Aurora Colony facts for kids
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Aurora Colony Historic District
Museum dedicated to the history of the Aurora Colony, housed in the 1880 ox barn
|Location||Aurora, Oregon, US|
|Area||approx. 150 acres (61 ha)|
|Built||c. 1856 – c. 1881|
|NRHP reference No.||74001696|
|Added to NRHP||April 16, 1974|
Aurora Colony, also called Aurora Mills, was a Christian utopian communal society founded in 1856 by William Keil in modern-day Aurora, Oregon, US. At its peak in 1868, the Aurora Colony had about 600 people and 15,000 acres (6,100 ha) of land. The colony, along with Keil's previously established Bethel colony, was formally dissolved in 1883. In 1974, about 150 acres (61 ha) and 12 buildings of the former colony were inscribed on the National Register of Historic Places as parts of the Aurora Colony Historic District.
William Keil was a Prussian-born tailor who moved to the United States with his wife in the 1830s. He opened open a tailor shop in New York City, and studied pharmacology. He then moved to Pennsylvania and set up a drugstore and sold medicines. Around this time, he began calling himself "Dr. Keil."
In 1839, Keil became a preacher after attending a Methodist revival meeting. In Pennsylvania, he began to amass followers, including members of George Rapp's Economy Colony. In 1844 he and his followers established the Bethel community in Missouri, which at its peak had 650 members.
Though Keil's community in Missouri was successful and nearly self-sufficient, he decided to expand his colony to the Pacific Northwest of the United States. In 1853, he sent a scout party to find a location for "A Second Eden."
In May 1855, Keil and several members of his Bethel colony in Missouri began the wagon journey to Washington Territory. Four days before they set out, Keil's son Willy died of malaria. Not wanting to leave his son behind, Keil put the body in a wooden, lead-lined coffin and covered it with Whiskey from the Bethel Distillery to preserve it.
The group first settled in Willapa Bay, Washington. After spending the Winter there, Keil decided the land was not suitable for a self-sufficient agricultural community and began searching for a new location. In 1856 he purchased land and a functioning mill south of Oregon City. He named the Colony Aurora Mills after his daughter, Aurora. The original colony contained 250 members who had left the Bethel Colony with Keil.
The Aurora Colony built homes, schools, business, mills, and a hotel. The colony also created a fruit orchard and produced hand-made goods. The Oregon & California Railway line expanded to pass through Aurora in 1870, which brought additional business to the colony. The train stopped four times a day for meals in its hotel.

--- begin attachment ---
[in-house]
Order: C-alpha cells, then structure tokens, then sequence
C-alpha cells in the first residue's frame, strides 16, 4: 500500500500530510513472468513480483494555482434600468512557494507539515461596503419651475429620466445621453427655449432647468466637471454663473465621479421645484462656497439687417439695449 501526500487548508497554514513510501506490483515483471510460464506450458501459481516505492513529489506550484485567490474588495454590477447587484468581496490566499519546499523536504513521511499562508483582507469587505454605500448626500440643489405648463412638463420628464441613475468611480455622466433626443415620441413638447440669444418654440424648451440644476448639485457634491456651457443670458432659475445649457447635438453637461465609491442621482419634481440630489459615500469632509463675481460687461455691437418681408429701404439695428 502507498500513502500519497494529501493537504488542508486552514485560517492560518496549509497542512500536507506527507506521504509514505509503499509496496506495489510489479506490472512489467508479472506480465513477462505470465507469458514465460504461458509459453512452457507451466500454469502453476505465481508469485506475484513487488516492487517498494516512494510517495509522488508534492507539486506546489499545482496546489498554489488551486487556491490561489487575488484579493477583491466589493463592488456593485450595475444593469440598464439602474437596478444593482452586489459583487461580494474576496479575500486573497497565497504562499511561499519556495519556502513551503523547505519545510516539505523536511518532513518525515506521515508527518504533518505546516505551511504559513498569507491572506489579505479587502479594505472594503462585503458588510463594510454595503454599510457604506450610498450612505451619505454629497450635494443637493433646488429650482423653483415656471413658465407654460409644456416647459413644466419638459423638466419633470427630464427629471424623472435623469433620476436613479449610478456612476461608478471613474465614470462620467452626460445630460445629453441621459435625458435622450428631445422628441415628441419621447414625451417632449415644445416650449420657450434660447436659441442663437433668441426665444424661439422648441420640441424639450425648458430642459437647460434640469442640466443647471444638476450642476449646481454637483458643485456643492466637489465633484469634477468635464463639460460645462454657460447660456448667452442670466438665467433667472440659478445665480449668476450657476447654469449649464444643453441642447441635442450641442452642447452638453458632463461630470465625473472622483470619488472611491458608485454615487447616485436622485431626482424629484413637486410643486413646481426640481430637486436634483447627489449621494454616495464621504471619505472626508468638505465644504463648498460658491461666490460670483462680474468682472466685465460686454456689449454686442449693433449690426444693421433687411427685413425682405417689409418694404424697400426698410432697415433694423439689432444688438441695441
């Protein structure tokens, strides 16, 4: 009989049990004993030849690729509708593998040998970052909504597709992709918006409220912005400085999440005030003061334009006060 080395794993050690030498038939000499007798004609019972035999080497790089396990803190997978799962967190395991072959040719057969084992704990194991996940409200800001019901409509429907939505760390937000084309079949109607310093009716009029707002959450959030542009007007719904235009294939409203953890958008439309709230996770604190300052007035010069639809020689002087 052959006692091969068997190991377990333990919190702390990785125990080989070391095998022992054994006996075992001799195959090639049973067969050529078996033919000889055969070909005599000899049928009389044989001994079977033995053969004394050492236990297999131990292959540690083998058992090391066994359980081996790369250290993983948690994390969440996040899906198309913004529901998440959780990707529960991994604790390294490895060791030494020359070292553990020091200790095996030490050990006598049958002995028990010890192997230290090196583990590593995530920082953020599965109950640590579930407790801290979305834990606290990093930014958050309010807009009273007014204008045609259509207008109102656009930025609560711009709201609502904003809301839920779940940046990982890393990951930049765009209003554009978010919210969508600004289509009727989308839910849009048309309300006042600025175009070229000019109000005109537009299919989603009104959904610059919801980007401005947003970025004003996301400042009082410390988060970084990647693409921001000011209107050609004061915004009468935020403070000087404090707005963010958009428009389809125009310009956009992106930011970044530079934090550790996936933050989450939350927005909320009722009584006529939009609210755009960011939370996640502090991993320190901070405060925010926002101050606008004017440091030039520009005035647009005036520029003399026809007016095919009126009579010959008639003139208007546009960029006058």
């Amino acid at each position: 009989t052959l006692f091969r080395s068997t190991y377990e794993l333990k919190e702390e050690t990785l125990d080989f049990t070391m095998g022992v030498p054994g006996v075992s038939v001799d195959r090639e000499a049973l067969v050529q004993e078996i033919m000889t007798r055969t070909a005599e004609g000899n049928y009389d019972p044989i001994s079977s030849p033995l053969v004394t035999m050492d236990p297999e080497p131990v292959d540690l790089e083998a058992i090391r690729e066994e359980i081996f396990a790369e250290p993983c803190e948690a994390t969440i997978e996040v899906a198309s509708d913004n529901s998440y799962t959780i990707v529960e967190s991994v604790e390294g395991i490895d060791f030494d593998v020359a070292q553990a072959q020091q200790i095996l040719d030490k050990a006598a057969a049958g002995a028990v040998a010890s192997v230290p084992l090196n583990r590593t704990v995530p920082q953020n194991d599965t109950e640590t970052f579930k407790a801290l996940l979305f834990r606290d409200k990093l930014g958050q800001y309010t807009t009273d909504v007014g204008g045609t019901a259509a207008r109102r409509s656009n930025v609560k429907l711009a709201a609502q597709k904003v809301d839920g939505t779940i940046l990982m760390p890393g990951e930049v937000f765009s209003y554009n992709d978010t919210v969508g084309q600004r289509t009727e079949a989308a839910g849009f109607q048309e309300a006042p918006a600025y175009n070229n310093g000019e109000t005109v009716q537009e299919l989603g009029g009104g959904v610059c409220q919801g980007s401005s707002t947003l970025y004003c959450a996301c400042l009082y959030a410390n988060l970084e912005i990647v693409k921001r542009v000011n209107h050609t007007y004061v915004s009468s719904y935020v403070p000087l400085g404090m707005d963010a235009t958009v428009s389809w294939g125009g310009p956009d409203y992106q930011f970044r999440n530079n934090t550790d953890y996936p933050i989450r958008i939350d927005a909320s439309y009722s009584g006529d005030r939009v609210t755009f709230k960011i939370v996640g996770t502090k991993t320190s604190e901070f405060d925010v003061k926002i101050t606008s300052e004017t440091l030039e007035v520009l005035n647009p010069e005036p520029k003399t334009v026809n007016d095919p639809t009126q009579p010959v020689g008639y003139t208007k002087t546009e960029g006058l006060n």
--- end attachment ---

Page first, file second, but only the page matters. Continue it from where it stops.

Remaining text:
The Aurora Colony Band became well known on the West Coast, and traveled throughout the region to perform music.
The charismatic Keil was the sole leader of the group. As the spiritual leader, he installed his own form of Christianity in the community. Keil preached a simple ideal about brotherhood and love and taught a "No title but Christian" and "No rules but the Bible" form of Christianity, maintaining that all existing religions were human creations.
As in many other utopian communities, its founder held special privileges. He instated confession in order to maintain the member's humility, yet was immune from taking part in confession himself. He was also exempt from taking part in manual labor. Keil lived in a large house in the colony, called "Gross Haus" (German for Big House).
As part of keeping order and maintaining his place in the community, Keil utilized mortification functions, calling out deviants for their transgressions during public meetings.
In 1862, a member of the colony took care of an individual outside the colony who had smallpox and brought it back to the Aurora Colony. As a result, many in Aurora contracted the disease and many died. Four of Keil's children died in the outbreak, including his daughter Aurora, the colony's namesake.
Dissolution of the colony
Keil had held all the communal property in his name. In 1872, after the death of his only remaining daughter, Keil began to transfer ownership of colony land to individual families in the community and intended to transfer more later. However, by the time he died suddenly on December 30, 1877, he had not made any additional transfers.
It was decided to dissolve the two colonies, and the dissolution was formally declared on January 22, 1883. The land was later incorporated and became the modern-day city of Aurora, Oregon.
In 1966 the Old Aurora Colony Museum was established, dedicated to maintaining the history of the colony. In 1974, twenty sites in Aurora were added to the National Register of Historical Places.
Author Jane Kirkpatrick wrote a trilogy of novels about the experience of Emma Wagner Giesy, the only female member of Keil's scout party to find a location for a new colony in the Pacific Northwest that eventually became the Aurora Colony. The three novels in Kirkpatrick's series are "A Clearing in the Wild" (2006), "A Tendering In the Storm" (2007), and "Mending at the Edge" (2008).
Aurora Colony Facts for Kids. Kiddle Encyclopedia.